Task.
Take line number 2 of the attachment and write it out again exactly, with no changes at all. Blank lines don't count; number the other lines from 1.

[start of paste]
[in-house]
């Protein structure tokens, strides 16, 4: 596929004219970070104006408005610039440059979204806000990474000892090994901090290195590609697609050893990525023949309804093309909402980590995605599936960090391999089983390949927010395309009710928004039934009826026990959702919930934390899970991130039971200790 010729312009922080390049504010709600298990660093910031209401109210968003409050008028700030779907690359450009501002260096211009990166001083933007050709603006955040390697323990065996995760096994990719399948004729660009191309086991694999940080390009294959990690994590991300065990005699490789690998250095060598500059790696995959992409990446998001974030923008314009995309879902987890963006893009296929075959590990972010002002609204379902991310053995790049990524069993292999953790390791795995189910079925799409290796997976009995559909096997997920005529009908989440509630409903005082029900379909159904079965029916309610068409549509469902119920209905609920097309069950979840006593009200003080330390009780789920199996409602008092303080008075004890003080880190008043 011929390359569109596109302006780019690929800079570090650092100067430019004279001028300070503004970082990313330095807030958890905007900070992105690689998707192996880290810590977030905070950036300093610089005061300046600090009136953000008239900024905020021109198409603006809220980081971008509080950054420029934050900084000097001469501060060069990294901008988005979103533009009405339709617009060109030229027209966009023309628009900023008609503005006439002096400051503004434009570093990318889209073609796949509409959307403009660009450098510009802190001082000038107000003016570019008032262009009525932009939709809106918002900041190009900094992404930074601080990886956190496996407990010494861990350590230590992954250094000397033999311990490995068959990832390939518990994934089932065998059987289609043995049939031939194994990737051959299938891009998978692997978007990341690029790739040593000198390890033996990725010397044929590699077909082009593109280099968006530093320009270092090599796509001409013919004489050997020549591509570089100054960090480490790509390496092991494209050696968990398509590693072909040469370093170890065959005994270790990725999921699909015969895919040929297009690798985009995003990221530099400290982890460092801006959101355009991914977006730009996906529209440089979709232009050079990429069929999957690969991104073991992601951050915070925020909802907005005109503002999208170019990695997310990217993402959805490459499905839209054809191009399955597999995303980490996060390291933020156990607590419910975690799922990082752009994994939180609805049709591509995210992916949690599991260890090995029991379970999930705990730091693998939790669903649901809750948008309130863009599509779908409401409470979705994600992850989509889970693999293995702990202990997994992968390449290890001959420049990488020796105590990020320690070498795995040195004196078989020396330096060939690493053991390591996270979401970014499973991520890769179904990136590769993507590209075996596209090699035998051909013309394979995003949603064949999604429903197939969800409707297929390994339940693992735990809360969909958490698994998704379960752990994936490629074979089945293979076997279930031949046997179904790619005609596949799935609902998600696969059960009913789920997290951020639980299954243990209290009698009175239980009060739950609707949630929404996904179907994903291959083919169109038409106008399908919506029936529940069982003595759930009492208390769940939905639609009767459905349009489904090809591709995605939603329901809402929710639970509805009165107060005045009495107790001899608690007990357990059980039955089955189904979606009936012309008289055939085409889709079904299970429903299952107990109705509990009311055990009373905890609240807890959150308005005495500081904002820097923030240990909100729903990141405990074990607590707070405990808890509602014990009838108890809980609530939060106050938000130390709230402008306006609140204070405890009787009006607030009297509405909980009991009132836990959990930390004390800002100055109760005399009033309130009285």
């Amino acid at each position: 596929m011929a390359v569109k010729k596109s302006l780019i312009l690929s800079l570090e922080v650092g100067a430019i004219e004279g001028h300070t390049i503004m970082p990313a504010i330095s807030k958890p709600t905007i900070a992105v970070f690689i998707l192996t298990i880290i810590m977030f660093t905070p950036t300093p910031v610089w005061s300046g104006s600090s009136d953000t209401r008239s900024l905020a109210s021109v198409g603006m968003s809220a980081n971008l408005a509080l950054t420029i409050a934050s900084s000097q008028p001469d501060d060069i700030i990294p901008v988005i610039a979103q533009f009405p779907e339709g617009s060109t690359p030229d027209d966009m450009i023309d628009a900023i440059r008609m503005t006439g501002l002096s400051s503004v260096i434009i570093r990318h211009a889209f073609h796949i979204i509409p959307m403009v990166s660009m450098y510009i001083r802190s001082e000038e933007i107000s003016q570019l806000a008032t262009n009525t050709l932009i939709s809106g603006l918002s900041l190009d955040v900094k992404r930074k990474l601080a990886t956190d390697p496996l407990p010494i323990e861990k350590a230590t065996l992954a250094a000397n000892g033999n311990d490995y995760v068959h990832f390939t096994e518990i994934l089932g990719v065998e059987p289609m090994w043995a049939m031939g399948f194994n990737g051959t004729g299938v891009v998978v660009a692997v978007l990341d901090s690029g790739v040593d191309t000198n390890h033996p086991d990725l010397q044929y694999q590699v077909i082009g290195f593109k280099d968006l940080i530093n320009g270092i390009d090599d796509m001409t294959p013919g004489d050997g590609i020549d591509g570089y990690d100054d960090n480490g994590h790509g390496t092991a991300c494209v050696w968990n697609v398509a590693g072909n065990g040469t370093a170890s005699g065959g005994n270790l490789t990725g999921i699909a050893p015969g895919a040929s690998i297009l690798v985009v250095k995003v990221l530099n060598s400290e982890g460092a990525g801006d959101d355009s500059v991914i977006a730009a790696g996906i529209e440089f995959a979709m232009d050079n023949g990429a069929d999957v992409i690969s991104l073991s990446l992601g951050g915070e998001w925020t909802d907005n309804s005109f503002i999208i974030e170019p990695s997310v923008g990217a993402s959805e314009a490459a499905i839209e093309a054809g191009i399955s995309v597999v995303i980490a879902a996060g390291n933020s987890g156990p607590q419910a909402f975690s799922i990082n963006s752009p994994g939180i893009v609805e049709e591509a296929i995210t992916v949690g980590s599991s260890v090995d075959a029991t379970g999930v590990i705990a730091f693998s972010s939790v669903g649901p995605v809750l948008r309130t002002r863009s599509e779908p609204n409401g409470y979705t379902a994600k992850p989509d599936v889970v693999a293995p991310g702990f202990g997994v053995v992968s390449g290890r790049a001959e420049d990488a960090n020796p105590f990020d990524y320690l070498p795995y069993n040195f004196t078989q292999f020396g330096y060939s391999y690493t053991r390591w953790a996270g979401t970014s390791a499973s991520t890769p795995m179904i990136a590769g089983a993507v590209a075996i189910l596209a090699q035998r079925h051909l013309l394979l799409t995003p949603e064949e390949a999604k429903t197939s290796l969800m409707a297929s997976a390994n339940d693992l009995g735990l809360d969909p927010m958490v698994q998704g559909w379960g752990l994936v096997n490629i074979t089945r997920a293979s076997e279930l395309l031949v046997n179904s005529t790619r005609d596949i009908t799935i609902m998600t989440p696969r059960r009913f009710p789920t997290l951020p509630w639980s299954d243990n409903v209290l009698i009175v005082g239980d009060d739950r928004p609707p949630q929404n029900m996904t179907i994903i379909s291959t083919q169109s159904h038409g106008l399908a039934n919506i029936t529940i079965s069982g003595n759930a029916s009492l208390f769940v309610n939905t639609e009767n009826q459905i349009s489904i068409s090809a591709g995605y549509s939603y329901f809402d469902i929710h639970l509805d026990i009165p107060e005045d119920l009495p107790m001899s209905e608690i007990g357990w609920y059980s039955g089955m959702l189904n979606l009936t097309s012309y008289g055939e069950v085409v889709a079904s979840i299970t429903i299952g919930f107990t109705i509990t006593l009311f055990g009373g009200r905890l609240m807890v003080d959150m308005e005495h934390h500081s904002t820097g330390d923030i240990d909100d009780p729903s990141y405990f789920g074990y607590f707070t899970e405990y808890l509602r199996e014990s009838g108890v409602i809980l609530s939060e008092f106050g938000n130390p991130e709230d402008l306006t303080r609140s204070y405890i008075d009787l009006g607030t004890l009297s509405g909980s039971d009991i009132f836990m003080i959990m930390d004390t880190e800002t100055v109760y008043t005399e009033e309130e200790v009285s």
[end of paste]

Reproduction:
């Protein structure tokens, strides 16, 4: 596929004219970070104006408005610039440059979204806000990474000892090994901090290195590609697609050893990525023949309804093309909402980590995605599936960090391999089983390949927010395309009710928004039934009826026990959702919930934390899970991130039971200790 010729312009922080390049504010709600298990660093910031209401109210968003409050008028700030779907690359450009501002260096211009990166001083933007050709603006955040390697323990065996995760096994990719399948004729660009191309086991694999940080390009294959990690994590991300065990005699490789690998250095060598500059790696995959992409990446998001974030923008314009995309879902987890963006893009296929075959590990972010002002609204379902991310053995790049990524069993292999953790390791795995189910079925799409290796997976009995559909096997997920005529009908989440509630409903005082029900379909159904079965029916309610068409549509469902119920209905609920097309069950979840006593009200003080330390009780789920199996409602008092303080008075004890003080880190008043 011929390359569109596109302006780019690929800079570090650092100067430019004279001028300070503004970082990313330095807030958890905007900070992105690689998707192996880290810590977030905070950036300093610089005061300046600090009136953000008239900024905020021109198409603006809220980081971008509080950054420029934050900084000097001469501060060069990294901008988005979103533009009405339709617009060109030229027209966009023309628009900023008609503005006439002096400051503004434009570093990318889209073609796949509409959307403009660009450098510009802190001082000038107000003016570019008032262009009525932009939709809106918002900041190009900094992404930074601080990886956190496996407990010494861990350590230590992954250094000397033999311990490995068959990832390939518990994934089932065998059987289609043995049939031939194994990737051959299938891009998978692997978007990341690029790739040593000198390890033996990725010397044929590699077909082009593109280099968006530093320009270092090599796509001409013919004489050997020549591509570089100054960090480490790509390496092991494209050696968990398509590693072909040469370093170890065959005994270790990725999921699909015969895919040929297009690798985009995003990221530099400290982890460092801006959101355009991914977006730009996906529209440089979709232009050079990429069929999957690969991104073991992601951050915070925020909802907005005109503002999208170019990695997310990217993402959805490459499905839209054809191009399955597999995303980490996060390291933020156990607590419910975690799922990082752009994994939180609805049709591509995210992916949690599991260890090995029991379970999930705990730091693998939790669903649901809750948008309130863009599509779908409401409470979705994600992850989509889970693999293995702990202990997994992968390449290890001959420049990488020796105590990020320690070498795995040195004196078989020396330096060939690493053991390591996270979401970014499973991520890769179904990136590769993507590209075996596209090699035998051909013309394979995003949603064949999604429903197939969800409707297929390994339940693992735990809360969909958490698994998704379960752990994936490629074979089945293979076997279930031949046997179904790619005609596949799935609902998600696969059960009913789920997290951020639980299954243990209290009698009175239980009060739950609707949630929404996904179907994903291959083919169109038409106008399908919506029936529940069982003595759930009492208390769940939905639609009767459905349009489904090809591709995605939603329901809402929710639970509805009165107060005045009495107790001899608690007990357990059980039955089955189904979606009936012309008289055939085409889709079904299970429903299952107990109705509990009311055990009373905890609240807890959150308005005495500081904002820097923030240990909100729903990141405990074990607590707070405990808890509602014990009838108890809980609530939060106050938000130390709230402008306006609140204070405890009787009006607030009297509405909980009991009132836990959990930390004390800002100055109760005399009033309130009285």